A Tribute to the Prioress
Hoodwinked mink draped, disheveled
Acid lined lips, solarium burns
Archaic Bitch diesel, mingled menthol
Yellow talons tapping antagonistic dissimilarity
Vacuous ill-disposed soul
T. Altman 2017
I was around 21 when I showed a friend some of the poetry I had written up to that point. We were planning on attending a poetry reading group and I wanted some feedback on my work before going “public”with it. It was a huge deal for me, as before this I had never shown anyone my poetry.
This friend was very focused and silent, whilst she looked through my notebook of handwritten poems…mostly in neat print which at times became cursive. After what seemed like an eon, she looked up at me and said “you write like Sylvia Plath” to which I replied “Who?“, as I had no idea who Sylvia Plath was at the time.
Like I’ve mentioned before – I wasn’t exposed to the best English literature at the working class public schools I attended growing up. For the most part and if I am speaking frankly, I don’t ever recall being taught anything about poetry or poets for that matter. The poets I had been exposed to were the ones I found on my own. These tended to be poets from the Romantic era like Byron, Shelley, Keats and Poe, as I had developed an obsession with the Victorian period as a teen.
Soon after, I found myself borrowing my friends copy of her collection of Sylvia Plath’s work and realized that my poetry did resemble her style. This was completely unintentional and worried me so much I stopped writing for a while. I was so fearful about not emulating that it made me stop creating any work at all!
Then, I finally read “The Bell Jar”. I completely resonated and understood where the protagonist was coming from. Something inside clicked. I released the expectation and worry I had placed upon myself.
I went back to writing poetry and I write the way I am compelled to. Whether it be free or rhyme, flowing or constructed, personal or observational – I don’t care what I sound like. As long as I am getting my feelings out and expressing myself as I feel compelled to, I feel good about it.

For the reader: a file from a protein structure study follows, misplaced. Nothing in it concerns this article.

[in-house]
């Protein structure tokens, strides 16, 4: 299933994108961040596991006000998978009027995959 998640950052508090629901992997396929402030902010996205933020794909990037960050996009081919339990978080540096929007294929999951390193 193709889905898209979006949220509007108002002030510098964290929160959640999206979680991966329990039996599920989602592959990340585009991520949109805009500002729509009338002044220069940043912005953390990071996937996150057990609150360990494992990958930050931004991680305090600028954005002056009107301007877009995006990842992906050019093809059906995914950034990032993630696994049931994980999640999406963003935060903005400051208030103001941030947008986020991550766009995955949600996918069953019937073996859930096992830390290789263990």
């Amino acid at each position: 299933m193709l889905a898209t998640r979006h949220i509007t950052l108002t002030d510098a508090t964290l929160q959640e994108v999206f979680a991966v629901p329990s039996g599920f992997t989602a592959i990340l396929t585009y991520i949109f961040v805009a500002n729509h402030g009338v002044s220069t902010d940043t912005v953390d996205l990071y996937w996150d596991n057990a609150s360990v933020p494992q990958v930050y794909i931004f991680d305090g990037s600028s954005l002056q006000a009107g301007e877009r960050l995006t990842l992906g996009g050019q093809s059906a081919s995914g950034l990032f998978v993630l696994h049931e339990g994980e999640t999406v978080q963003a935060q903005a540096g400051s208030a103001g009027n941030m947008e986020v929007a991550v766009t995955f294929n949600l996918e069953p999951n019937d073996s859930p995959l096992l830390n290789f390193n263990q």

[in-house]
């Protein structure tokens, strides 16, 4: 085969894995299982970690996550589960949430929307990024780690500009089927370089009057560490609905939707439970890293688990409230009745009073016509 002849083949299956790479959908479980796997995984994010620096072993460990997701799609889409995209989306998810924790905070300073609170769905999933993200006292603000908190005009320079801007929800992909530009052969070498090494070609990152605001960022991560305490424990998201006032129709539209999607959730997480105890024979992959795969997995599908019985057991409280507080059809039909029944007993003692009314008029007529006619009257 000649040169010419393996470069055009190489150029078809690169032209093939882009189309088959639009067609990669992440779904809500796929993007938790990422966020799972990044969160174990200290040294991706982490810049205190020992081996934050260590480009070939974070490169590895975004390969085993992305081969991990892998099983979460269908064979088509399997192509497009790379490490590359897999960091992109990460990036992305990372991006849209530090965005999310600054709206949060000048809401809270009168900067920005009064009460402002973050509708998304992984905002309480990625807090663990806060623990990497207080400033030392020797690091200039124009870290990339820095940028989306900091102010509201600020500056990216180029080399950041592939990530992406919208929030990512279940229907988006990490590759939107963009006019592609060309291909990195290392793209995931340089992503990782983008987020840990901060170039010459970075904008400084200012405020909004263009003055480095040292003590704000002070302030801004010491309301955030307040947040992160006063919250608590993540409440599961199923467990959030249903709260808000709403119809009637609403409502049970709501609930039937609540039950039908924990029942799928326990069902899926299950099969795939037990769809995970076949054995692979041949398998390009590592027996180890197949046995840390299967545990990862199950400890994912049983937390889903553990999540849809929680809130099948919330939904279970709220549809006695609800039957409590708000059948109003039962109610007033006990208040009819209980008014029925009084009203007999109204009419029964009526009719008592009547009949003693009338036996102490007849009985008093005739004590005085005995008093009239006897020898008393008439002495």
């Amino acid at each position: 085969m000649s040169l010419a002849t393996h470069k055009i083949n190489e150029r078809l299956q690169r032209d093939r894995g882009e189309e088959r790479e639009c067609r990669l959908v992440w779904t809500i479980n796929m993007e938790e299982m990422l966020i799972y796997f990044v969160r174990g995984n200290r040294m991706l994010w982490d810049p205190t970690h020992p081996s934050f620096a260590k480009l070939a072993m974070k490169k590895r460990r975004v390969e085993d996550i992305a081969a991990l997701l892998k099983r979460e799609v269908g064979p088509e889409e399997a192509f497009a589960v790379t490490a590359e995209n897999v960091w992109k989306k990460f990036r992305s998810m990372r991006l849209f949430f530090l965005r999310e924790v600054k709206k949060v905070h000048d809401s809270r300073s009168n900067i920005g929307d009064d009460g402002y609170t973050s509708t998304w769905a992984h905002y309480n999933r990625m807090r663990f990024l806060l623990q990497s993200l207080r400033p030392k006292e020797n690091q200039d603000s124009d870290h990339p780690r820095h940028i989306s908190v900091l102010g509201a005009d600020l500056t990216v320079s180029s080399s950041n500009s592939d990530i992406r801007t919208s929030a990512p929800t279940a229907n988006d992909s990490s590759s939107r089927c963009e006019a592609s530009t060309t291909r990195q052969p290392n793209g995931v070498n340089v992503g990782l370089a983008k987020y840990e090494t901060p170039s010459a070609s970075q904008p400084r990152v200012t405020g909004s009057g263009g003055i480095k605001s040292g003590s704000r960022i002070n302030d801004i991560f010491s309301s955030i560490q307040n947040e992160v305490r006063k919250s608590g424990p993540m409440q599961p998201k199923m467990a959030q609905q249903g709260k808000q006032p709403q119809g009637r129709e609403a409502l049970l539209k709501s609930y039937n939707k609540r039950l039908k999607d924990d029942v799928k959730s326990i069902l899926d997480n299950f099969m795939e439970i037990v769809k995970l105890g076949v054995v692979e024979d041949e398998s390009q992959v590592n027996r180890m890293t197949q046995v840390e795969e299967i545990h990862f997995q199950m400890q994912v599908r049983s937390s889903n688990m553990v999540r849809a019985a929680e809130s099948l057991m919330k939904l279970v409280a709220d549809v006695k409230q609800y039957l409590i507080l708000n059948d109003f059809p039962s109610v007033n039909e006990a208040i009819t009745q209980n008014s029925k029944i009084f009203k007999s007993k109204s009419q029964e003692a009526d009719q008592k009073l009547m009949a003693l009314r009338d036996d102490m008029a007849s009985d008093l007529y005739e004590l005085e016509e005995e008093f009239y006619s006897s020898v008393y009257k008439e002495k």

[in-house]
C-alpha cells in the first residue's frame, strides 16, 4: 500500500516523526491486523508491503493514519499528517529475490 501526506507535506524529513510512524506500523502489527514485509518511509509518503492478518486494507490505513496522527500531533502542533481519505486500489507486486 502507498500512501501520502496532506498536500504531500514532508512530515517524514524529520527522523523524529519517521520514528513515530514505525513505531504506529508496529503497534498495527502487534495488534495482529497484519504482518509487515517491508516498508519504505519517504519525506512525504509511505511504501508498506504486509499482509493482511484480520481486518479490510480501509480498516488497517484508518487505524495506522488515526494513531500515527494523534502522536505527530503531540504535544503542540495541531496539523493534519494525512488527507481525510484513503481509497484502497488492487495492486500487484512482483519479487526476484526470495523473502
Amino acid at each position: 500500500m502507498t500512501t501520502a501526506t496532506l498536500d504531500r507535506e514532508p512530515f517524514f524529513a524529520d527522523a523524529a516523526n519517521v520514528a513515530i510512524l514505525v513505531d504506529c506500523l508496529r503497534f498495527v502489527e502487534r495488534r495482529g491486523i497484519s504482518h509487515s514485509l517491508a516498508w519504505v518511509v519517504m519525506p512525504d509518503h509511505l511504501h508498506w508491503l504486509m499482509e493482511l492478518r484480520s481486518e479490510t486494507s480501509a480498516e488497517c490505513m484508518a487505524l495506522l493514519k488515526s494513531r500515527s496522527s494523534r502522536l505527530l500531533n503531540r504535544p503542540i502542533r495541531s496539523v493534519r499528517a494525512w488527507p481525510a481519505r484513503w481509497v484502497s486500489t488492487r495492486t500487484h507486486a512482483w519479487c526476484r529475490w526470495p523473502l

Syliva’s style was autobiographical and so is mine and we deal with the same subject matter of depression, disturbances and death. The older I get the more comfortable I get with my poetry and as long as I personally feel something when I write it, I will keep at it.
If you would like to read some of my work, here are a few poems I have written in the last year:
“Wear your heart on your skin in this life.”
― Sylvia Plath
(c) T. Altman 2017
Other than my mother who greatly influenced my love of reading, growing up – I was surrounded by people who didn’t read for pleasure or personal growth. I, however spent a significant amount of time reading for the love and knowledge.
I know people who say they haven’t read a book since they were forced to in school and that boggles my mind because I couldn’t imagine that myself. A couple of these same people have then gone out and read the Twilight or 50 Shades trilogies due to the hype in the media and think its the best literary creations they have ever come across (simply because they haven’t exposed themselves to reading anything else). I completely disagree but the way I look at it is that at least they are reading SOMETHING!
I personally believe you need to exercise your brain and reading does that.
Regardless of the book being good or not according to best seller lists, reviews, recommendations or the like – just do it – read a book and expand your mind as its never too late to do that!
Taken from the Modern Mrs Darcy website I took up the following challenge for 2016 and here is my completed list:
A book published this year:
Harry Potter and The Cursed Child by JK Rowling
A book you can finish in a day:
Alone by Beverley Farmer
A book you’ve been meaning to read:
The Hollow of the Hand by PJ Harvey
A book recommended by your local librarian or book seller:
Girl in the Dark by Anna Lyndsey
A book you should have read in school:
The Great Gatsby by F. Scott Fitzgerald
A book chosen for you by your spouse, partner, sibling, child, or BFF:
Imajica by Clive Barker
A book published before your were born:
Aesop’s Fables by Aesop
A book that was banned at some point:
The Flowers of Evil by Charles Boudelaire
A book you previously abandoned:
The Unruly Passions of Eugenie R by Carole De Santi
A book you own but have never read:
Ordeal by Linda Lovelace
A book that intimidates you:
When the Wattles Bloom Again by Shirley W Wencke
A book you’ve already read at least once:
The Complete Words of Edgar Allan Poe